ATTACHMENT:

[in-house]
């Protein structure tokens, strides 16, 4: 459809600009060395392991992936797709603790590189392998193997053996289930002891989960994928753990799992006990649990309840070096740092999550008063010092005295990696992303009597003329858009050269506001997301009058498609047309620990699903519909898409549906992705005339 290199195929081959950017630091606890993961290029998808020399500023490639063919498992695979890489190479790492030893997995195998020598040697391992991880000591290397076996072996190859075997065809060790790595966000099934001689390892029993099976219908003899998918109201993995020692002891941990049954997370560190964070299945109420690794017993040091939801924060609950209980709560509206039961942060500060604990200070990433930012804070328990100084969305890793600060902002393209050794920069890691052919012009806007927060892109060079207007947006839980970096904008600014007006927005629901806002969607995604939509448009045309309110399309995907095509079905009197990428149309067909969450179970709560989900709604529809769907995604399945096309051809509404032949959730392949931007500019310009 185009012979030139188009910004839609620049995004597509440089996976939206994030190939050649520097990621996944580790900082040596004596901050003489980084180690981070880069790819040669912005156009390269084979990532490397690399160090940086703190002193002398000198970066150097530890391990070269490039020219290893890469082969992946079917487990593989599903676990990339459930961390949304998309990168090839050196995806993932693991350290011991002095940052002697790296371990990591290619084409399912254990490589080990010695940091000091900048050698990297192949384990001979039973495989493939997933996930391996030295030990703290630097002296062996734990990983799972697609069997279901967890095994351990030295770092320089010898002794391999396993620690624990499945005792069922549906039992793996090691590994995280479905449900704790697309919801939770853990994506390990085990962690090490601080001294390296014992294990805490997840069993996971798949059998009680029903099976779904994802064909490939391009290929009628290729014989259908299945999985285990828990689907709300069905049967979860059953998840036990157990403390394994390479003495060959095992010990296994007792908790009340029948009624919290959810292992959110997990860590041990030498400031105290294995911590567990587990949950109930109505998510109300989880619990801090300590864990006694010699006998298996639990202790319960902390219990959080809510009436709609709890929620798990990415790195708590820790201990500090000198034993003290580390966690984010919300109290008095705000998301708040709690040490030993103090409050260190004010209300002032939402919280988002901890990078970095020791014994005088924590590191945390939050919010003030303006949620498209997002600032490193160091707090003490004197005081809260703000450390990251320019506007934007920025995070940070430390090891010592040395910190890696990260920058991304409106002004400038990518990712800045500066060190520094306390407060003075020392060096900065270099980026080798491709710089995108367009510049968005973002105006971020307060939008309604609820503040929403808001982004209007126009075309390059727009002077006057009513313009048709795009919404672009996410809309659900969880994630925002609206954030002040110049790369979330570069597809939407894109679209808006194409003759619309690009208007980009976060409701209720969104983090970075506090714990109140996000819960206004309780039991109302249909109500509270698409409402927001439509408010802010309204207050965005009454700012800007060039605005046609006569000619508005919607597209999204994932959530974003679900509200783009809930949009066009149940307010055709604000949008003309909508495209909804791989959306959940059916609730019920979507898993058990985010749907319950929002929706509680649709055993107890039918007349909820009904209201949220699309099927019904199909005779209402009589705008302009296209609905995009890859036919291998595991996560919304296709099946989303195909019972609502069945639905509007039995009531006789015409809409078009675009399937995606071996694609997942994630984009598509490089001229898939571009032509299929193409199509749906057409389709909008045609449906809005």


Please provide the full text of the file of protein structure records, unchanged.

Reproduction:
[in-house]
């Protein structure tokens, strides 16, 4: 459809600009060395392991992936797709603790590189392998193997053996289930002891989960994928753990799992006990649990309840070096740092999550008063010092005295990696992303009597003329858009050269506001997301009058498609047309620990699903519909898409549906992705005339 290199195929081959950017630091606890993961290029998808020399500023490639063919498992695979890489190479790492030893997995195998020598040697391992991880000591290397076996072996190859075997065809060790790595966000099934001689390892029993099976219908003899998918109201993995020692002891941990049954997370560190964070299945109420690794017993040091939801924060609950209980709560509206039961942060500060604990200070990433930012804070328990100084969305890793600060902002393209050794920069890691052919012009806007927060892109060079207007947006839980970096904008600014007006927005629901806002969607995604939509448009045309309110399309995907095509079905009197990428149309067909969450179970709560989900709604529809769907995604399945096309051809509404032949959730392949931007500019310009 185009012979030139188009910004839609620049995004597509440089996976939206994030190939050649520097990621996944580790900082040596004596901050003489980084180690981070880069790819040669912005156009390269084979990532490397690399160090940086703190002193002398000198970066150097530890391990070269490039020219290893890469082969992946079917487990593989599903676990990339459930961390949304998309990168090839050196995806993932693991350290011991002095940052002697790296371990990591290619084409399912254990490589080990010695940091000091900048050698990297192949384990001979039973495989493939997933996930391996030295030990703290630097002296062996734990990983799972697609069997279901967890095994351990030295770092320089010898002794391999396993620690624990499945005792069922549906039992793996090691590994995280479905449900704790697309919801939770853990994506390990085990962690090490601080001294390296014992294990805490997840069993996971798949059998009680029903099976779904994802064909490939391009290929009628290729014989259908299945999985285990828990689907709300069905049967979860059953998840036990157990403390394994390479003495060959095992010990296994007792908790009340029948009624919290959810292992959110997990860590041990030498400031105290294995911590567990587990949950109930109505998510109300989880619990801090300590864990006694010699006998298996639990202790319960902390219990959080809510009436709609709890929620798990990415790195708590820790201990500090000198034993003290580390966690984010919300109290008095705000998301708040709690040490030993103090409050260190004010209300002032939402919280988002901890990078970095020791014994005088924590590191945390939050919010003030303006949620498209997002600032490193160091707090003490004197005081809260703000450390990251320019506007934007920025995070940070430390090891010592040395910190890696990260920058991304409106002004400038990518990712800045500066060190520094306390407060003075020392060096900065270099980026080798491709710089995108367009510049968005973002105006971020307060939008309604609820503040929403808001982004209007126009075309390059727009002077006057009513313009048709795009919404672009996410809309659900969880994630925002609206954030002040110049790369979330570069597809939407894109679209808006194409003759619309690009208007980009976060409701209720969104983090970075506090714990109140996000819960206004309780039991109302249909109500509270698409409402927001439509408010802010309204207050965005009454700012800007060039605005046609006569000619508005919607597209999204994932959530974003679900509200783009809930949009066009149940307010055709604000949008003309909508495209909804791989959306959940059916609730019920979507898993058990985010749907319950929002929706509680649709055993107890039918007349909820009904209201949220699309099927019904199909005779209402009589705008302009296209609905995009890859036919291998595991996560919304296709099946989303195909019972609502069945639905509007039995009531006789015409809409078009675009399937995606071996694609997942994630984009598509490089001229898939571009032509299929193409199509749906057409389709909008045609449906809005």